Expression of metalloproteases and their inhibitors in different histological types of breast cancer.
ABSTRACT Metalloproteases (MMPs) and their tissue inhibitors of metalloproteases (TIMPs) are involved in several key aspects of tumoral growth, invasion and metastasis. The purpose of this study was to characterize on how the different histological types of breast cancer differ in the expression of several components of this enzymatic system.
An immunohistochemical study was performed in 50 ductal, 23 lobular, 14 mucinous, 7 tubular, 4 papillary and 5 medullary invasive carcinomas, using tissue arrays and specific antibodies against 7 MMPs and 3 tisullar TIMPs. Staining results were categorized by means of a specific software program (score values).
Carcinomas of the ductal type showed higher score values for MMPs and TIMPs than the other histological types; whereas mucinous carcinomas had lower scores values for expressions of the majority of these proteins. Stromal fibroblasts were more frequently positive for MMP-1, -7 and -13 and TIMP-1 and -3, when present in carcinomas of the ductal type than in other histological types of breast carcinomas. Stromal mononuclear inflammatory cells were more frequently positive for MMP-1 and TIMP-3, but more often negative for MMP-7, -9 and -11, when located in carcinomas of the ductal type than in other histological types of breast carcinomas.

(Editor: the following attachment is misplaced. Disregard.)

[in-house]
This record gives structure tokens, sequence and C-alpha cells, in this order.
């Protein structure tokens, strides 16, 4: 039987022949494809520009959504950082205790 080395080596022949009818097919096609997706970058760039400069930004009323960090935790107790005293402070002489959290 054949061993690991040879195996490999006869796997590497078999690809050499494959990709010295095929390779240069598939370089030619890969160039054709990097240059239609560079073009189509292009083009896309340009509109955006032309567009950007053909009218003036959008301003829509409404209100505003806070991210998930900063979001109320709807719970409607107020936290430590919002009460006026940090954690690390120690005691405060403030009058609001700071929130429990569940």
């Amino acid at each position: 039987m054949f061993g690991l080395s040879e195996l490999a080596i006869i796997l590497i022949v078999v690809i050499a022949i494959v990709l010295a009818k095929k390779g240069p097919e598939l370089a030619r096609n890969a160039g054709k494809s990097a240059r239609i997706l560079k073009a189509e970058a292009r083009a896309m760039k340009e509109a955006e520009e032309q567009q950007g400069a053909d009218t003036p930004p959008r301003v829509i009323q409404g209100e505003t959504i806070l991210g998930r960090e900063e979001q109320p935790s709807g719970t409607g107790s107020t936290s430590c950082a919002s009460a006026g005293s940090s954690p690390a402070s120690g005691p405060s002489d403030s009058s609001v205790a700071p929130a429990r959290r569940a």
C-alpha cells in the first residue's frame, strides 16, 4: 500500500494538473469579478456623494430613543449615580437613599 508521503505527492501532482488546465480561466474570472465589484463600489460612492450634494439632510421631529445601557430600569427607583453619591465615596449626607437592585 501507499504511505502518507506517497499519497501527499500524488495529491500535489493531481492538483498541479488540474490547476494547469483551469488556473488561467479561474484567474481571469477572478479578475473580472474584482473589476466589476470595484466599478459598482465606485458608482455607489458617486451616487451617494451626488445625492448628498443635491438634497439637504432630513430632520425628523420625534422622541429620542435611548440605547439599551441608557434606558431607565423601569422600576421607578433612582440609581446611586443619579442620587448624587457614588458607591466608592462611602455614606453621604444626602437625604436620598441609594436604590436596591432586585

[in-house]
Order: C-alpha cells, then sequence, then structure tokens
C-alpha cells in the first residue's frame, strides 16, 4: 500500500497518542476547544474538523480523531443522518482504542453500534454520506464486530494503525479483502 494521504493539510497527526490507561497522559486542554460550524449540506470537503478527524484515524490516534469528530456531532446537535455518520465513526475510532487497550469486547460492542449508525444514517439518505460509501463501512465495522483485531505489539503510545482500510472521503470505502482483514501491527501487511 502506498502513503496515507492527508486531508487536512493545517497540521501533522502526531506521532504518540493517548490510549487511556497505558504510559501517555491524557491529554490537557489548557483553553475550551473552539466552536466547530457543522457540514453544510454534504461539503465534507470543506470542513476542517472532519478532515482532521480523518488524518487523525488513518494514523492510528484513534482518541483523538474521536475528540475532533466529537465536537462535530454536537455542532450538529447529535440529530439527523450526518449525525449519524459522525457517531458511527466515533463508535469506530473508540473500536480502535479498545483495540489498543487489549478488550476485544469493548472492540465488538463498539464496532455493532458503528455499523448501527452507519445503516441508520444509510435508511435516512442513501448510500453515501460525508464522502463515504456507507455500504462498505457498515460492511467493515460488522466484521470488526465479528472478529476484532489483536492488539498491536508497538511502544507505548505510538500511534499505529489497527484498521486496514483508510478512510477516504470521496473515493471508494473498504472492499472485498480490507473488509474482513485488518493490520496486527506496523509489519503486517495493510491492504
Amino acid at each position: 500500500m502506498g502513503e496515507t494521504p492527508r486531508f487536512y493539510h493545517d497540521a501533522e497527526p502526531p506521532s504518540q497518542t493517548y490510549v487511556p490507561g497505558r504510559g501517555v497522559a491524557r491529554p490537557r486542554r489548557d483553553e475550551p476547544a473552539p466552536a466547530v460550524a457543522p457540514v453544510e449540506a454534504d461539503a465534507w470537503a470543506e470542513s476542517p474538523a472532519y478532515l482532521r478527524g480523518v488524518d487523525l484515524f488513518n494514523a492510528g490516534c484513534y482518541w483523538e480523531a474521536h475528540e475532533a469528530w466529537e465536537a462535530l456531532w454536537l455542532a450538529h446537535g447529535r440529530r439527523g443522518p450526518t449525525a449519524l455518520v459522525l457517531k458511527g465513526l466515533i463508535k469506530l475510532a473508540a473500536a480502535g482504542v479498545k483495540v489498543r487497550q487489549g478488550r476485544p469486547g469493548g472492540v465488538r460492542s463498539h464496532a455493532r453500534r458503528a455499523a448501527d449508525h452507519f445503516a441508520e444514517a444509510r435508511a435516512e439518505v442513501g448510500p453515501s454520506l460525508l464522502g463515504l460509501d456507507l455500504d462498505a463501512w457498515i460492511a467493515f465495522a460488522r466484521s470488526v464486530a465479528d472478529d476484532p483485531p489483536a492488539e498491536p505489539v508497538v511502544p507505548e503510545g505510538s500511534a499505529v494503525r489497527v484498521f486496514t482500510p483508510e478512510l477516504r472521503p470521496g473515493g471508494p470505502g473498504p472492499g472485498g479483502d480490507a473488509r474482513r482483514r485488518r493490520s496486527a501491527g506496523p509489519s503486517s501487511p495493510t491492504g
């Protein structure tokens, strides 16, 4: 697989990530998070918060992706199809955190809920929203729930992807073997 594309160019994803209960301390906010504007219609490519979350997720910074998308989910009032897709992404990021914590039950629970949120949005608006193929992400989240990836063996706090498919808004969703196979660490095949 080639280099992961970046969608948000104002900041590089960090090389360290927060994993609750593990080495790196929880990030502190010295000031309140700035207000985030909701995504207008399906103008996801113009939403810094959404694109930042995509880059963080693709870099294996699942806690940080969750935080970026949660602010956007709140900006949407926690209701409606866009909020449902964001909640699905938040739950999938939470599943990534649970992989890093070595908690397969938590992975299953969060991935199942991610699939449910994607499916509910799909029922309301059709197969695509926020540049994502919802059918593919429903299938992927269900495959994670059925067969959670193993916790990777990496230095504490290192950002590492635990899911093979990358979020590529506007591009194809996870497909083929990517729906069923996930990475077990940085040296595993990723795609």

We found variations in MMP/TIMP expressions among the different histological subtypes of breast carcinomas suggesting differences in their tumor pathophysiology.
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ABSTRACT: Matrix metalloproteinases (MMPs) are involved in cancer invasion and metastasis. Circulating tumor cells (CTCs) play role in tumor dissemination and are an independent survival predictor in breast cancer (BC) patients. The aim of this study was to assess correlation between CTCs and tumor MMP1 in BC.BMC Cancer 06/2014; 14(1):472. · 3.33 Impact Factor